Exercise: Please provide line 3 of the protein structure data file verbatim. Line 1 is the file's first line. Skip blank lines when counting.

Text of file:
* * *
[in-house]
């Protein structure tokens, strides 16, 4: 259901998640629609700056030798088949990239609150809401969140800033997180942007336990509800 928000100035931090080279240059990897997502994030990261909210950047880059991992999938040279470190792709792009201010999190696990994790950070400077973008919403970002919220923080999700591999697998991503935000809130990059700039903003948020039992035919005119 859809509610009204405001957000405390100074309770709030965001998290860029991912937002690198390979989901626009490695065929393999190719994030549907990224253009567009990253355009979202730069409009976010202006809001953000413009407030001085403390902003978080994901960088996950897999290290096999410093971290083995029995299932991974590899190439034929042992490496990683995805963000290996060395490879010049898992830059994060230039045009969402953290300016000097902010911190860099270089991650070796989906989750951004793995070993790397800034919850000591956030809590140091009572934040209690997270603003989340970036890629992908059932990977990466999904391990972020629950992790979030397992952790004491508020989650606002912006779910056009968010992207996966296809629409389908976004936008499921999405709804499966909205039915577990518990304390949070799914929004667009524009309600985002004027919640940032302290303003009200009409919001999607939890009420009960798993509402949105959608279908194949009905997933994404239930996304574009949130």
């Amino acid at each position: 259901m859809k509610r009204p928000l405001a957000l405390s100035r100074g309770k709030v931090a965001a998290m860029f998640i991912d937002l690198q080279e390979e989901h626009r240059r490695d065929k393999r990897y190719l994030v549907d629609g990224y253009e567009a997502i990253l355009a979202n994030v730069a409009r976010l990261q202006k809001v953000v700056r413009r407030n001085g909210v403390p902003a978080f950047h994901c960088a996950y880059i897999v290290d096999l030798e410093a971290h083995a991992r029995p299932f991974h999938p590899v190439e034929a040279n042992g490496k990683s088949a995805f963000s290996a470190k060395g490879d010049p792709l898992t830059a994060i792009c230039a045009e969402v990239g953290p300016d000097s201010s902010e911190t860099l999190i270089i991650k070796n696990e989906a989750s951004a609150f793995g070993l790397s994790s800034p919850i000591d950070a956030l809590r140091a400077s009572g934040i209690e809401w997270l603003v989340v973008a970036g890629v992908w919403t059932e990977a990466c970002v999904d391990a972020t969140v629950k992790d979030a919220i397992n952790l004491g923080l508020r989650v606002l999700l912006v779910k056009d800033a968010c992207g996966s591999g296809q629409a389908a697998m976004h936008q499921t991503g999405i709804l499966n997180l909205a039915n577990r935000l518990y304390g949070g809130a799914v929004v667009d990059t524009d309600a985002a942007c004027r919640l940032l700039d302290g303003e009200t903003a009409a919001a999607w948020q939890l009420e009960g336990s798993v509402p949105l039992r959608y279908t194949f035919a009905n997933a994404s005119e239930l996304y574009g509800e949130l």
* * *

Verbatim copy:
């Amino acid at each position: 259901m859809k509610r009204p928000l405001a957000l405390s100035r100074g309770k709030v931090a965001a998290m860029f998640i991912d937002l690198q080279e390979e989901h626009r240059r490695d065929k393999r990897y190719l994030v549907d629609g990224y253009e567009a997502i990253l355009a979202n994030v730069a409009r976010l990261q202006k809001v953000v700056r413009r407030n001085g909210v403390p902003a978080f950047h994901c960088a996950y880059i897999v290290d096999l030798e410093a971290h083995a991992r029995p299932f991974h999938p590899v190439e034929a040279n042992g490496k990683s088949a995805f963000s290996a470190k060395g490879d010049p792709l898992t830059a994060i792009c230039a045009e969402v990239g953290p300016d000097s201010s902010e911190t860099l999190i270089i991650k070796n696990e989906a989750s951004a609150f793995g070993l790397s994790s800034p919850i000591d950070a956030l809590r140091a400077s009572g934040i209690e809401w997270l603003v989340v973008a970036g890629v992908w919403t059932e990977a990466c970002v999904d391990a972020t969140v629950k992790d979030a919220i397992n952790l004491g923080l508020r989650v606002l999700l912006v779910k056009d800033a968010c992207g996966s591999g296809q629409a389908a697998m976004h936008q499921t991503g999405i709804l499966n997180l909205a039915n577990r935000l518990y304390g949070g809130a799914v929004v667009d990059t524009d309600a985002a942007c004027r919640l940032l700039d302290g303003e009200t903003a009409a919001a999607w948020q939890l009420e009960g336990s798993v509402p949105l039992r959608y279908t194949f035919a009905n997933a994404s005119e239930l996304y574009g509800e949130l």